Coaches often talk about players “buying in” to what they’re trying to do, especially when there’s a change in the head coach and turnover in a coaching staff. It’s vital.
For a staff that’s trying to learn about their new team, it quickly becomes clear who your leaders are; who’s going to bear down when everyone’s yearning for relief; who’s going to be there when it gets tough, when the proverbial chips are down.
In spring 2016, the Bryant Hornets football got a new head coach in Buck James and an almost entirely revamped staff. Now, change is almost always difficult. And a lot of the Hornets struggled with the new approach. Some went so far as to walk away.
Others, though they may have had troubles, never gave in, never faltered. They dug down, stood up, and powered forward.
James quickly learned about Hayden Knowles. He was one of those guys. And because of Knowles and a few other seniors, the Hornets battled through a rugged pre-season, overcame a deeply disheartening scrimmage game at Pulaski Academy and a less-than-impressive 2-2 start to the season.
Because of Knowles and a those like him, the Hornets found their stride, reeled off seven wins in eight games and made Bryant football history, reaching the State semifinals for the first time.
“He’s about the only player we had that never missed a single practice, a single workout, a single game,” James related.
Indeed, Knowles has been the iron man of Bryant football, playing in every game of his three-year career, a record 36 games.
In that time, he played on the defensive line then, when injuries had gutted the linebacker corps his junior year in 2015, he moved to the middle to plug the gap. As a senior, he moved back to the line and earned all-State and all-conference honors plus an invitation to play in the annual Arkansas High School Coaches Association All-Star game in June.
And, on Wednesday, Feb. 1, all his hard work and leadership was awarded when Knowles, the son of Mark and Nicki Knowles, signed a National Letter of Intent to continue his academic and football career under scholarship at Arkansas Tech University in Russellville.
“It was hard at first but once we bought into Coach James’ program, it was just awesome,” said Knowles, whom James introduced as Hayden “The Hammer” Knowles, regarding his senior season. “We took leaps and bounds forward and it showed this year. We made it to the semifinals this year. I think State championships will be on the horizon.”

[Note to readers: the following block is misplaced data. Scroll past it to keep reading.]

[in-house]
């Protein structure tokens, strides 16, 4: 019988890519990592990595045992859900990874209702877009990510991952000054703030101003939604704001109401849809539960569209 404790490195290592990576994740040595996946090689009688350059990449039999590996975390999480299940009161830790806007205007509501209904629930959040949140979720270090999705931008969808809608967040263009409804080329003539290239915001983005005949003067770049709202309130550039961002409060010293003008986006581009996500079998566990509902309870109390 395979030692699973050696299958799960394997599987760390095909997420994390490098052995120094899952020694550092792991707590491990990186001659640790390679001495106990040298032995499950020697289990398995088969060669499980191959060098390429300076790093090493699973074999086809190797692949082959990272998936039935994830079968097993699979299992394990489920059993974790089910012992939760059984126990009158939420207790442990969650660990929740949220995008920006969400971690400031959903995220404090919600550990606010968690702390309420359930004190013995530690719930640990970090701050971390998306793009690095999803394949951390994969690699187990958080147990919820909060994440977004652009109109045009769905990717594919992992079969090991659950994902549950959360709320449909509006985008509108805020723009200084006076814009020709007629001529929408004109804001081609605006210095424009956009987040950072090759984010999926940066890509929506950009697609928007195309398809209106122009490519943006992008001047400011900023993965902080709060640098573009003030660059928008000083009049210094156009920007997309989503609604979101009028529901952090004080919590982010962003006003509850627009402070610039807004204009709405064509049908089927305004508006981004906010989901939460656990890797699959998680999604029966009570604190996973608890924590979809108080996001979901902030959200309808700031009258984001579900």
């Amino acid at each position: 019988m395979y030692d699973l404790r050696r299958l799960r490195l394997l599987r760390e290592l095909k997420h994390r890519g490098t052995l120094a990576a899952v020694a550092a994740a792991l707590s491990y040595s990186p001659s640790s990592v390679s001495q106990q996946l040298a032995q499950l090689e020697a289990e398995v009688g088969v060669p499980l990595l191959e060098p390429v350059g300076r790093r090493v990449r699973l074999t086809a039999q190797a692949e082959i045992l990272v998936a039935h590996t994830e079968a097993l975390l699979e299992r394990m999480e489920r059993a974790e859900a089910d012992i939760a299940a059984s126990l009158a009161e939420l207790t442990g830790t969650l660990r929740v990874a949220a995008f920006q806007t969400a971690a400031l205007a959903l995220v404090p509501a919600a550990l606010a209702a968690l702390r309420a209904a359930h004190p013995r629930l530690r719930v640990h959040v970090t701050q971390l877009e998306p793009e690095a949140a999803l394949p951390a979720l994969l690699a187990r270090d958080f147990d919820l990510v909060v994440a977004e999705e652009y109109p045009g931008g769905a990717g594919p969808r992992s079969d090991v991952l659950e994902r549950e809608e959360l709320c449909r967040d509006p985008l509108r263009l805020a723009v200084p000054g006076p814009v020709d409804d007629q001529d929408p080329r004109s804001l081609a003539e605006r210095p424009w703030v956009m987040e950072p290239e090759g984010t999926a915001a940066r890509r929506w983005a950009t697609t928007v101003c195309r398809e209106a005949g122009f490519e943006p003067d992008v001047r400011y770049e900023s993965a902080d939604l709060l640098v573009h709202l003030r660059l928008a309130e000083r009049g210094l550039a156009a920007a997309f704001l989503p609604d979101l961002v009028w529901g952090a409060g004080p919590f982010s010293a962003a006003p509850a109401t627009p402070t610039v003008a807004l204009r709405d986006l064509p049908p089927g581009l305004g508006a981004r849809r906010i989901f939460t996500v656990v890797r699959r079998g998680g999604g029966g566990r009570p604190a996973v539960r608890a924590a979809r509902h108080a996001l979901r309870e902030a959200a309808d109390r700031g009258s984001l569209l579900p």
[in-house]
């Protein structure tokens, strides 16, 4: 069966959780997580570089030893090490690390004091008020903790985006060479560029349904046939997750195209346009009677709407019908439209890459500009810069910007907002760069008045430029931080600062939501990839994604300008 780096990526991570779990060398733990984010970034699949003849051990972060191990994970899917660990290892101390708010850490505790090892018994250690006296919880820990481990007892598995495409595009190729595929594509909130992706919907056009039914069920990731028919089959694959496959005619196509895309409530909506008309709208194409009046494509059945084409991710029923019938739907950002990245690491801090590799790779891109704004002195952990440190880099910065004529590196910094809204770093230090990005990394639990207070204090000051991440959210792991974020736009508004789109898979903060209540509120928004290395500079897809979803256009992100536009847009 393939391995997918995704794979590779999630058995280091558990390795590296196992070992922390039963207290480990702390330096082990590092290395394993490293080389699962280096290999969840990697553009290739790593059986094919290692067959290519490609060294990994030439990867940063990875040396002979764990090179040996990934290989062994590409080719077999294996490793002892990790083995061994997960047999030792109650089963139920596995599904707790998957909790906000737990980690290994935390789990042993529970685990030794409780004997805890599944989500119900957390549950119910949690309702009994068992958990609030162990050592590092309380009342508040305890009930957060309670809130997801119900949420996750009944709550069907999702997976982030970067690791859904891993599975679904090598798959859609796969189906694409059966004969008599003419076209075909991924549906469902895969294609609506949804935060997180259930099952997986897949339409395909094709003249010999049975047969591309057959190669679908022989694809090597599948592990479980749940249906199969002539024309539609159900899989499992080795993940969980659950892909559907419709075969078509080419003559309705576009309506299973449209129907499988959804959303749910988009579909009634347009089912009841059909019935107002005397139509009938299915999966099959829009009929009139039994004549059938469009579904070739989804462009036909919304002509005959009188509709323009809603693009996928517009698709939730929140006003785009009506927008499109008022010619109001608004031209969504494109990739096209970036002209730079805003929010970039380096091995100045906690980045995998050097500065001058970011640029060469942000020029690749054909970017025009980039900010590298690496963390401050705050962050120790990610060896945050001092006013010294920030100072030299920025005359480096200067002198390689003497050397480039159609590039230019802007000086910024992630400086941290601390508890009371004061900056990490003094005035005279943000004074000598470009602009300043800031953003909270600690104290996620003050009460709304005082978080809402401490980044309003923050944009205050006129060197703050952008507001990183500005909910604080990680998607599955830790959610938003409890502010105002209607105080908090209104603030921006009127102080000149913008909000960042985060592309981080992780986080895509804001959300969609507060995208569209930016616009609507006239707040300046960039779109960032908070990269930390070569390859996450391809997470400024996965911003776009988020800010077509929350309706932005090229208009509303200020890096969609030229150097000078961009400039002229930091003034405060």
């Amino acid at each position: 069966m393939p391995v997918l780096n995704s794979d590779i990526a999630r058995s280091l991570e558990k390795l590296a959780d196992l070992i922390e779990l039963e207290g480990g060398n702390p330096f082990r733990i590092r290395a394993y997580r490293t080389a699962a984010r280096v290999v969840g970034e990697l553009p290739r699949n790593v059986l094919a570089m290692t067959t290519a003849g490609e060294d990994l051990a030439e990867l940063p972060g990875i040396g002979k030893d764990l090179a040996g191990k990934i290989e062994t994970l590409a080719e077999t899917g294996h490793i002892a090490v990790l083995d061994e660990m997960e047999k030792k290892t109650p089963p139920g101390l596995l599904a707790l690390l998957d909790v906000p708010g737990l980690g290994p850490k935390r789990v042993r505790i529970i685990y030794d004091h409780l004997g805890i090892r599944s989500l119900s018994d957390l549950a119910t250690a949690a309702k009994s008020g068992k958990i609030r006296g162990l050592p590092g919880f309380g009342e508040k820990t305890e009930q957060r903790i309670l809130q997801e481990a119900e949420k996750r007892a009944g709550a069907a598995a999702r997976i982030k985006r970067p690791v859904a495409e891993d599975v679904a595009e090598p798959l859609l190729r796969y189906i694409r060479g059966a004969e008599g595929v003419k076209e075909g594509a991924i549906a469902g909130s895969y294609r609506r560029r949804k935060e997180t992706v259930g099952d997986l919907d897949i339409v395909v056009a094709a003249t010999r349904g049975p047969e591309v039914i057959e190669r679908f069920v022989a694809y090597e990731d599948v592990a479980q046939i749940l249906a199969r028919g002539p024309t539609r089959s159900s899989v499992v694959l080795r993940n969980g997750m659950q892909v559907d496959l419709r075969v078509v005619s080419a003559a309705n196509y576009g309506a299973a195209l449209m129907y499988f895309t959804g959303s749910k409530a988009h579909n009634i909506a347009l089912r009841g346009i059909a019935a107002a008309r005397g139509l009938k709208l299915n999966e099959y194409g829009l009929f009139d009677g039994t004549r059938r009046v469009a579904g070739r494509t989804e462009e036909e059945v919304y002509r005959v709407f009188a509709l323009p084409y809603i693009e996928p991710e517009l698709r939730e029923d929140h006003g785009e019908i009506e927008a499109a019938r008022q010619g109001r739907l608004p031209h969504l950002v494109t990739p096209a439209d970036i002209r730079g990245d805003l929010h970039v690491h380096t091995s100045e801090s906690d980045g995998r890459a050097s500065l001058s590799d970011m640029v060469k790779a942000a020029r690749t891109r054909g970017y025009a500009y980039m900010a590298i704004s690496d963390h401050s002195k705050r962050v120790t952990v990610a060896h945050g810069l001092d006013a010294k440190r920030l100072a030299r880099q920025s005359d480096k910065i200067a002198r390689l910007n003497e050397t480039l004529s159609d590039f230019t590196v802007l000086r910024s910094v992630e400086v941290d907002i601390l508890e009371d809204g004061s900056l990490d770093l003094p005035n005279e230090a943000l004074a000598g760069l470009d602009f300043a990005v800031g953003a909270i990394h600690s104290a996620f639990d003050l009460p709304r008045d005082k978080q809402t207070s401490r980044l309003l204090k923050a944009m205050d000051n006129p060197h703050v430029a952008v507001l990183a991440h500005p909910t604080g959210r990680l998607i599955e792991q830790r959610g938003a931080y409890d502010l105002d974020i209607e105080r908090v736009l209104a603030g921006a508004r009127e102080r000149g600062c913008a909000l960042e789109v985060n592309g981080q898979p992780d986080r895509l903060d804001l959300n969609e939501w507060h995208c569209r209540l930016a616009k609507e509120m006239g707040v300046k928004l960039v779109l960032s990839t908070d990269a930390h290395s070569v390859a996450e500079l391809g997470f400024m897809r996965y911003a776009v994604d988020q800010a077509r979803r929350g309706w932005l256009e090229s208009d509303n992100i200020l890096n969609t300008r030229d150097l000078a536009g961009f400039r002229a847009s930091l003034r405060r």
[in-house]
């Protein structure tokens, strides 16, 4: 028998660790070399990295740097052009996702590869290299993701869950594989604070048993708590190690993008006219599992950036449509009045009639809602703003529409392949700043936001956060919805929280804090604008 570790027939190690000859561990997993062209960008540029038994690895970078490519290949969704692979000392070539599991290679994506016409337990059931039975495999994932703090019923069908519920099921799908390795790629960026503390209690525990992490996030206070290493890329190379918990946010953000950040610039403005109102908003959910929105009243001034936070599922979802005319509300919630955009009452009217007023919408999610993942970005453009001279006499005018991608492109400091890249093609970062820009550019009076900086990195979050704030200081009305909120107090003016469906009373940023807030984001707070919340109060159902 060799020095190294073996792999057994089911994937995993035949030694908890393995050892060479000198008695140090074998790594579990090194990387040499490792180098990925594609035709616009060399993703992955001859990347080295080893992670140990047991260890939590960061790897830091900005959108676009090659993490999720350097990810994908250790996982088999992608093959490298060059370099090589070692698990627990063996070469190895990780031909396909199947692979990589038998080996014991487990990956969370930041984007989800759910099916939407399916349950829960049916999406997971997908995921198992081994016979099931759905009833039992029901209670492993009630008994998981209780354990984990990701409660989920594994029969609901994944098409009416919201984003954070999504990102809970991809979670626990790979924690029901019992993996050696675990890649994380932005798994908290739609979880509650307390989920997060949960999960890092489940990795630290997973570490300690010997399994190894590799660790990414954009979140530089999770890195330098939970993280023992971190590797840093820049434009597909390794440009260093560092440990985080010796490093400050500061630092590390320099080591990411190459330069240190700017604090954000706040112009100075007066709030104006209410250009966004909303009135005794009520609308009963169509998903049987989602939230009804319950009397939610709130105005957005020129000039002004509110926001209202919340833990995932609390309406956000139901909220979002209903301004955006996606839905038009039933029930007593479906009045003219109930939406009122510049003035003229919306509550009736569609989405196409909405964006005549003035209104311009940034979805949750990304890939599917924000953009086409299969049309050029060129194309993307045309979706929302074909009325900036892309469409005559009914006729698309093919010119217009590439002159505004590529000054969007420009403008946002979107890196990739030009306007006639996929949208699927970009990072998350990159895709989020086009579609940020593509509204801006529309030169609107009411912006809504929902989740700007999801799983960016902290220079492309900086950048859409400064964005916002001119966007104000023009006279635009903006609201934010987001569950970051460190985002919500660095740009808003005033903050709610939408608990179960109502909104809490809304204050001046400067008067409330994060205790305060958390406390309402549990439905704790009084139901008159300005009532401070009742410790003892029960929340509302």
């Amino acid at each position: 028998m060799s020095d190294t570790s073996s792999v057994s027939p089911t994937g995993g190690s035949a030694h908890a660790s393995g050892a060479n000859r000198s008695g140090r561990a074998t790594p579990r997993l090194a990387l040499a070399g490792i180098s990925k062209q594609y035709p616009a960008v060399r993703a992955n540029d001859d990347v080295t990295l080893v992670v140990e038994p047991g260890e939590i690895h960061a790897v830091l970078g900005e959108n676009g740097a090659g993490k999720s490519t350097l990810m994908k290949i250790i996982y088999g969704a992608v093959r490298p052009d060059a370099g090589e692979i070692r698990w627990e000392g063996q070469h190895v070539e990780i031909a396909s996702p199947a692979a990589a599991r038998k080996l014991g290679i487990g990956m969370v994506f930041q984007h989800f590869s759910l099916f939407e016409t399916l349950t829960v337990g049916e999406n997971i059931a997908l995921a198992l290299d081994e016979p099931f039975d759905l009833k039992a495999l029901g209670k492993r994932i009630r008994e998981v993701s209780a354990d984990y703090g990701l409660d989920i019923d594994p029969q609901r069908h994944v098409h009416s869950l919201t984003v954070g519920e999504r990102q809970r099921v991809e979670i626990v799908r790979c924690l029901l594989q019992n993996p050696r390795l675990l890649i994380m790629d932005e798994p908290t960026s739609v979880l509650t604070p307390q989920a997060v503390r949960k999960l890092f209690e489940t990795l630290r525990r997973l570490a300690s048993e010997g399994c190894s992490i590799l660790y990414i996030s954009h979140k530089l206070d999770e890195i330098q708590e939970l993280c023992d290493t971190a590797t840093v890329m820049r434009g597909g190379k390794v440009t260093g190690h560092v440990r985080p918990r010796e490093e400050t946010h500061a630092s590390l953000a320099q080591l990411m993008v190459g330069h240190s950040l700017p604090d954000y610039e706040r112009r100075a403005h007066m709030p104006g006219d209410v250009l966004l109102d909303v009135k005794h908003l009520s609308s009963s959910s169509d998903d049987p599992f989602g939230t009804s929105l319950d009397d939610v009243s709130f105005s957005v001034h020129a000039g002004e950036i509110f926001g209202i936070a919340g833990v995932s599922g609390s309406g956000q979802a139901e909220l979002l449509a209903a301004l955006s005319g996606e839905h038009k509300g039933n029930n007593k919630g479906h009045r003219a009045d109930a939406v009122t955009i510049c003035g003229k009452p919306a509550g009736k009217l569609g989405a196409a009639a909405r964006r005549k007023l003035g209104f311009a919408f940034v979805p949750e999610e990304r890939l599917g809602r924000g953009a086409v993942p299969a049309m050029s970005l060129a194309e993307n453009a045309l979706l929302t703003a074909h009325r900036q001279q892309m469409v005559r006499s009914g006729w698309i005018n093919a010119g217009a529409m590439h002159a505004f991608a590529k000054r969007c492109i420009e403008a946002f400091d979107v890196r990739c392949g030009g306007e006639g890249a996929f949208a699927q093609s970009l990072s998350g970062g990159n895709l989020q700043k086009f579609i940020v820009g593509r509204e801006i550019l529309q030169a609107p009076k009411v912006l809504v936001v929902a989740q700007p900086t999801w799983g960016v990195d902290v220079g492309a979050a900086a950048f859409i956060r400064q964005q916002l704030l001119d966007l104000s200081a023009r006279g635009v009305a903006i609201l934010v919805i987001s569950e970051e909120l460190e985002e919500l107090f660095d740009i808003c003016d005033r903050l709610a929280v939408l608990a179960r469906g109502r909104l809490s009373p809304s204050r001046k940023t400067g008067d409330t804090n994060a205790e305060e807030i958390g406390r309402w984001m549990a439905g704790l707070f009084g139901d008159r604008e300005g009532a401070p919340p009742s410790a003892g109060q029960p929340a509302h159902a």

Knowles finished his senior season with 68 tackles and a team-high six sacks to go with nine tackles for losses.
As a sophomore, he was mainly asked to absorb blocks up front. Still, he got in on 28 tackles including four on special teams. He recovered two fumbles along the way.
As a junior, he got in on 65 stops, six for losses with a sack and a pass break-up.
Asked about playing linebacker or the d-line, Knowles said, “I do like my hand in the dirt just a little bit better. I like to get to hit everybody every play and I like getting after the quarterback.
“There’s been times it’s been difficult,” he said of changing from one position to another, “but I just love contributing to the team in any way they need me. I just love being a part of it, being a leader and getting to step up this year and anchoring the d-line.”
Knowles seemed to develop a knack for making plays at big moments.
“In the off-season,” he explained, “you focus on the little details and I think that’s what got me there to the big plays, just focusing on the small details.”
As for college, Knowles, who plans on majoring in Mechanical Engineering, had to make a decision.
“I was considering Ouachita and Harding,” he said. “Originally I was committed to Harding but I just felt like I was at home at Arkansas Tech. The coaches were wonderful. I really made connections with the coaches and the players there. They were awesome. And their facilities are top-notch.”
As for the recruiting process, Knowles added, “It’s been awesome. All the coaches have been wonderful. It was a little stressful towards the end but I feel like I made the right decision. I just love it at Arkansas Tech.”
He stated that, even at a young age, he took football seriously.
“It’s something I’ve grown up with,” he explained. “My dad, all my uncles, all played football. I just really love it. I’ve always had that dream of playing college football.”